My Losing Season is a book by Pat Conroy revealing the true story behind his novel, The Great Santini, which was made into a film in 1980, starring Robert Duval. That movie has often been used as an example of how abusive fathering can forever mark a family. In the story, a marine officer repeatedly beats and ridicules his son, and ultimately commits suicide.
Conroy writes, “I did not tell the whole truth, because if I would have … no one would have believed me.” From the time Conroy was a two-year-old, he watched his father abuse every family member. “My father did not allow his sons to cry after he backhanded us. If we did, well, then the beating turned serious, and then my mother had to pull him off us, and then my father would turn on her.”
He continues, “That was always the most killing moment. Because we wept, because we did not take our punishment like men, we drew our mother into the bloody, fiery zone of our boyhoods, where she received her beatings for our cowardice.”
Conroy confesses that a child-beating father was common in all of his novels. When The Great Santini became a success, his mother and father saw his work as a “ruthless and unforgivable act of treachery and betrayal.” However, the truth of his work somehow motivated his father to change, and he was a much different father to his two youngest children. Conroy’s father began to care and reach out to his children in new ways. He found it within himself to change.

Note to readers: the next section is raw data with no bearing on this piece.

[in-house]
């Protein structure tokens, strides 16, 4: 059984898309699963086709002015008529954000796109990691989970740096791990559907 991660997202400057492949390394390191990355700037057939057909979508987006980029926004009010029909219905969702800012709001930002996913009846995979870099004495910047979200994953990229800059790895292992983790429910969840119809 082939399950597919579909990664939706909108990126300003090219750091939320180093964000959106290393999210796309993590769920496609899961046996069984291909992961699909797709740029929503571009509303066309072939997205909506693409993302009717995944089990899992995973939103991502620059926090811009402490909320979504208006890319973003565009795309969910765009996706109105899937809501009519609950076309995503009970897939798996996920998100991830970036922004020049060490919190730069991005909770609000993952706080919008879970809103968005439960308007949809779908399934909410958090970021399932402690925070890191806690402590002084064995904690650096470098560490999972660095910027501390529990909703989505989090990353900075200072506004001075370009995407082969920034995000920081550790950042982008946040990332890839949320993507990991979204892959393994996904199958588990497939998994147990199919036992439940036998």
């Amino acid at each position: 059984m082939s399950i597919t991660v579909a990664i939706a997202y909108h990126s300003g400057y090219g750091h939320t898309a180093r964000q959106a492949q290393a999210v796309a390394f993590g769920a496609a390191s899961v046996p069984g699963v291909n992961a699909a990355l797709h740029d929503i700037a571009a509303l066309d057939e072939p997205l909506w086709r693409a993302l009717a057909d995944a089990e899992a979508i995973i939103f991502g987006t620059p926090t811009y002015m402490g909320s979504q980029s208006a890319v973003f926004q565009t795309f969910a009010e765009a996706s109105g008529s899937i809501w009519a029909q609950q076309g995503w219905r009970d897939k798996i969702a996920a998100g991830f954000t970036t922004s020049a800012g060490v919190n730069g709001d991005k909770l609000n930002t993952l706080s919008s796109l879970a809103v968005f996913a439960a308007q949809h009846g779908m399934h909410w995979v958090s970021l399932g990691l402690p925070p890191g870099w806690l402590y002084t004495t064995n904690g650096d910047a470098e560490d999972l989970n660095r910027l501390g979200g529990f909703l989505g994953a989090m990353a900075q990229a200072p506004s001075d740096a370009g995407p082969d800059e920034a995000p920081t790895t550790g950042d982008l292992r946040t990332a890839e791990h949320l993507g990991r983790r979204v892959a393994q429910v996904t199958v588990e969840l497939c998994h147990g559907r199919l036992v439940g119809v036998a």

So often, abuse remains shrouded in secrecy for many years. Because of the pain—and because they’ve never known what a healthy family is like—victims adopt an unwritten “don’t talk, don’t feel, and don’t listen” policy. But if they don’t deal with those issues and memories, healing and change will not occur.
If you have unresolved issues with your father, you may be thinking, What’s the use of dredging up all those feelings and wounds? Well, if you continue to bury those issues, they can easily hinder you as a father. You could easily be caught up in a cycle of repeating your father’s behavior.
But by resolving your feelings toward your father—and hopefully establishing some guidelines for a renewed relationship—you will find freedom from repeating his mistakes. You can create a turning point that sends you confidently on your way as you father your own kids.
Every father needs to be able to say to his child, “I was wrong. I’m sorry. Will you forgive me?” Few fathers can say that unless they’ve learned to deal with their own weakness and their need for reconciled relationships. Healthy fathers are “healed healers.” We are agents of change. We come to terms with our emotions, our failures, and whatever void we feel in our lives, and we foster that same emotional and spiritual health in our families.
- If your father abused you or another family member, discuss these questions with someone who knows you well: How have you processed that abuse? What steps have you taken to assure that behavior is not passed on to your children?
- Discuss with your wife specific qualities that distinguish your fathering style from your father’s.
- Tell your children a fond or heartwarming memory you have of a time with your father.
- Talk to your older child about a challenging issue you faced with your father.